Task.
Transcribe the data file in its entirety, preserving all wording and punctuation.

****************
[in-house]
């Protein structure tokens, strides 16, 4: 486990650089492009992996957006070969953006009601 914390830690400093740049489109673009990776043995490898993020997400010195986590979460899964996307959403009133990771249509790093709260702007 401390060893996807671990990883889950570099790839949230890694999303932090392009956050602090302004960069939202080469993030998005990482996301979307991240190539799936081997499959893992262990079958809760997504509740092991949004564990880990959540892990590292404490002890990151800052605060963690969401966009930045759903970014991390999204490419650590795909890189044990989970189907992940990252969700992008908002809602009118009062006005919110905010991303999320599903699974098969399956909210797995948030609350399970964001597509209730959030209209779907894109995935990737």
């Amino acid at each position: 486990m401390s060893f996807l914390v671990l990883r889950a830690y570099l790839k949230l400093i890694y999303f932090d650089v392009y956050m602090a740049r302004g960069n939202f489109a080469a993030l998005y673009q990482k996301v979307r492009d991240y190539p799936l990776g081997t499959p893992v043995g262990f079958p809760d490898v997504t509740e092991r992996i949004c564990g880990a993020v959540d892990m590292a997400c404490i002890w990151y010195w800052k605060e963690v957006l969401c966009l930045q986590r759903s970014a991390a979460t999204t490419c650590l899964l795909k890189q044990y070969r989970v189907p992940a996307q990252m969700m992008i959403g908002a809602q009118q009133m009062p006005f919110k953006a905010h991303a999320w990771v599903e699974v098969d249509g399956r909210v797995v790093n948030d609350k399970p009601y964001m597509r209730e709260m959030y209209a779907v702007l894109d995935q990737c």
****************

[in-house]
């Protein structure tokens, strides 16, 4: 486990650089492009992996957006070969953006009601 914390830690400093740049489109673009990776043995490898993020997400010195986590979460899964996307959403009133990771249509790093709260702007 401390060893996807671990990883889950570099790839949230890694999303932090392009956050602090302004960069939202080469993030998005990482996301979307991240190539799936081997499959893992262990079958809760997504509740092991949004564990880990959540892990590292404490002890990151800052605060963690969401966009930045759903970014991390999204490419650590795909890189044990989970189907992940990252969700992008908002809602009118009062006005919110905010991303999320599903699974098969399956909210797995948030609350399970964001597509209730959030209209779907894109995935990737």
């Amino acid at each position: 486990m401390s060893f996807l914390v671990l990883r889950a830690y570099l790839k949230l400093i890694y999303f932090d650089v392009y956050m602090a740049r302004g960069n939202f489109a080469a993030l998005y673009q990482k996301v979307r492009d991240y190539p799936l990776g081997t499959p893992v043995g262990f079958p809760d490898v997504t509740e092991r992996i949004c564990g880990a993020v959540d892990m590292a997400c404490i002890w990151y010195w800052k605060e963690v957006l969401c966009l930045q986590r759903s970014a991390a979460t999204t490419c650590l899964l795909k890189q044990y070969r989970v189907p992940a996307q990252m969700m992008i959403g908002a809602q009118q009133m009062p006005f919110k953006a905010h991303a999320w990771v599903e699974v098969d249509g399956r909210v797995v790093n948030d609350k399970p009601y964001m597509r209730e709260m959030y209209a779907v702007l894109d995935q990737c």